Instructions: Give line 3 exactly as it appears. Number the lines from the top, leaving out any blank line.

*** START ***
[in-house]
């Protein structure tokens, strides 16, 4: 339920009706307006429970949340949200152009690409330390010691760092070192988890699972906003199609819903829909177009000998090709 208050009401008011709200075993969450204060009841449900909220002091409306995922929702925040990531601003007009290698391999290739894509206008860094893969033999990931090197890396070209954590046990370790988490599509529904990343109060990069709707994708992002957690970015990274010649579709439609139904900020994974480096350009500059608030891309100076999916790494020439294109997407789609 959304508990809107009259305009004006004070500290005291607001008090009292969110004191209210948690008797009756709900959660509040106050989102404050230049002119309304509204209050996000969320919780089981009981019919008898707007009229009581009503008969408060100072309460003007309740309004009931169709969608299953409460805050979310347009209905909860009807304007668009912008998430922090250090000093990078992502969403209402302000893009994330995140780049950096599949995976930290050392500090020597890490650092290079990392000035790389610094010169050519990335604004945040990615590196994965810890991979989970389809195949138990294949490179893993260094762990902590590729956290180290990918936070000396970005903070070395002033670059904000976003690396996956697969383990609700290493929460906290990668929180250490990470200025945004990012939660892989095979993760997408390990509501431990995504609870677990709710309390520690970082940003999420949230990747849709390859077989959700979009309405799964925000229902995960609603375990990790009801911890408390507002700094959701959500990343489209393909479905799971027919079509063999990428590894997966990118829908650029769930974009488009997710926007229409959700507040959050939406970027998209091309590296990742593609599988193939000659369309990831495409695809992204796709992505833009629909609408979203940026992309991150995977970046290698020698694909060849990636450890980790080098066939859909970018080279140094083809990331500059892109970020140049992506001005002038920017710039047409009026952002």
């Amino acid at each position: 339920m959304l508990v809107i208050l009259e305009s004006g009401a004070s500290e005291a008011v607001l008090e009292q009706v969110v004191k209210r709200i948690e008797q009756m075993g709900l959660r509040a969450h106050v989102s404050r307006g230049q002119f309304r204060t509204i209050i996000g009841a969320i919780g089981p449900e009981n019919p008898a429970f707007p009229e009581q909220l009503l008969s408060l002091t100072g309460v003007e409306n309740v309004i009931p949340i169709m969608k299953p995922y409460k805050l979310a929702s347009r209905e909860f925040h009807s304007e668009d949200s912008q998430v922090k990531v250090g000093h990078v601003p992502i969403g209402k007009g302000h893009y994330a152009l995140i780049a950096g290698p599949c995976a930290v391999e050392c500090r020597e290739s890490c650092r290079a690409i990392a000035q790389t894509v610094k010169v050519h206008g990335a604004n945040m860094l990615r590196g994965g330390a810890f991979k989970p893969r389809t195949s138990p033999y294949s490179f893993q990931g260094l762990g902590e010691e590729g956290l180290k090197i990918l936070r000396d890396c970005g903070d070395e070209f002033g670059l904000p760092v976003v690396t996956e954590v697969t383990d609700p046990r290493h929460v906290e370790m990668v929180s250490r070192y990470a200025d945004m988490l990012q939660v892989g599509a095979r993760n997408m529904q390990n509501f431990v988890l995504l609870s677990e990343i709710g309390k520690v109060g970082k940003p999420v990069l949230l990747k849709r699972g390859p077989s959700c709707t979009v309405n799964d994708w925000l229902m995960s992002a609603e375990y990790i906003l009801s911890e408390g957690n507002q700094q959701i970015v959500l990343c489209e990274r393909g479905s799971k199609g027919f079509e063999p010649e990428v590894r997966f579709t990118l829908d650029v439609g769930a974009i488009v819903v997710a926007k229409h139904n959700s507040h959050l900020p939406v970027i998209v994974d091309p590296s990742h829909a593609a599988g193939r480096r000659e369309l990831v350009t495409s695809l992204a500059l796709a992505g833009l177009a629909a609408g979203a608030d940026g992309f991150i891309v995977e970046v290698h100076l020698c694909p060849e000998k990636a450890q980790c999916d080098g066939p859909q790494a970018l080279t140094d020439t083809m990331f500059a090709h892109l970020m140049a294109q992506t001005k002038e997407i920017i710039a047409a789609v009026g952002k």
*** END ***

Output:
């Amino acid at each position: 339920m959304l508990v809107i208050l009259e305009s004006g009401a004070s500290e005291a008011v607001l008090e009292q009706v969110v004191k209210r709200i948690e008797q009756m075993g709900l959660r509040a969450h106050v989102s404050r307006g230049q002119f309304r204060t509204i209050i996000g009841a969320i919780g089981p449900e009981n019919p008898a429970f707007p009229e009581q909220l009503l008969s408060l002091t100072g309460v003007e409306n309740v309004i009931p949340i169709m969608k299953p995922y409460k805050l979310a929702s347009r209905e909860f925040h009807s304007e668009d949200s912008q998430v922090k990531v250090g000093h990078v601003p992502i969403g209402k007009g302000h893009y994330a152009l995140i780049a950096g290698p599949c995976a930290v391999e050392c500090r020597e290739s890490c650092r290079a690409i990392a000035q790389t894509v610094k010169v050519h206008g990335a604004n945040m860094l990615r590196g994965g330390a810890f991979k989970p893969r389809t195949s138990p033999y294949s490179f893993q990931g260094l762990g902590e010691e590729g956290l180290k090197i990918l936070r000396d890396c970005g903070d070395e070209f002033g670059l904000p760092v976003v690396t996956e954590v697969t383990d609700p046990r290493h929460v906290e370790m990668v929180s250490r070192y990470a200025d945004m988490l990012q939660v892989g599509a095979r993760n997408m529904q390990n509501f431990v988890l995504l609870s677990e990343i709710g309390k520690v109060g970082k940003p999420v990069l949230l990747k849709r699972g390859p077989s959700c709707t979009v309405n799964d994708w925000l229902m995960s992002a609603e375990y990790i906003l009801s911890e408390g957690n507002q700094q959701i970015v959500l990343c489209e990274r393909g479905s799971k199609g027919f079509e063999p010649e990428v590894r997966f579709t990118l829908d650029v439609g769930a974009i488009v819903v997710a926007k229409h139904n959700s507040h959050l900020p939406v970027i998209v994974d091309p590296s990742h829909a593609a599988g193939r480096r000659e369309l990831v350009t495409s695809l992204a500059l796709a992505g833009l177009a629909a609408g979203a608030d940026g992309f991150i891309v995977e970046v290698h100076l020698c694909p060849e000998k990636a450890q980790c999916d080098g066939p859909q790494a970018l080279t140094d020439t083809m990331f500059a090709h892109l970020m140049a294109q992506t001005k002038e997407i920017i710039a047409a789609v009026g952002k």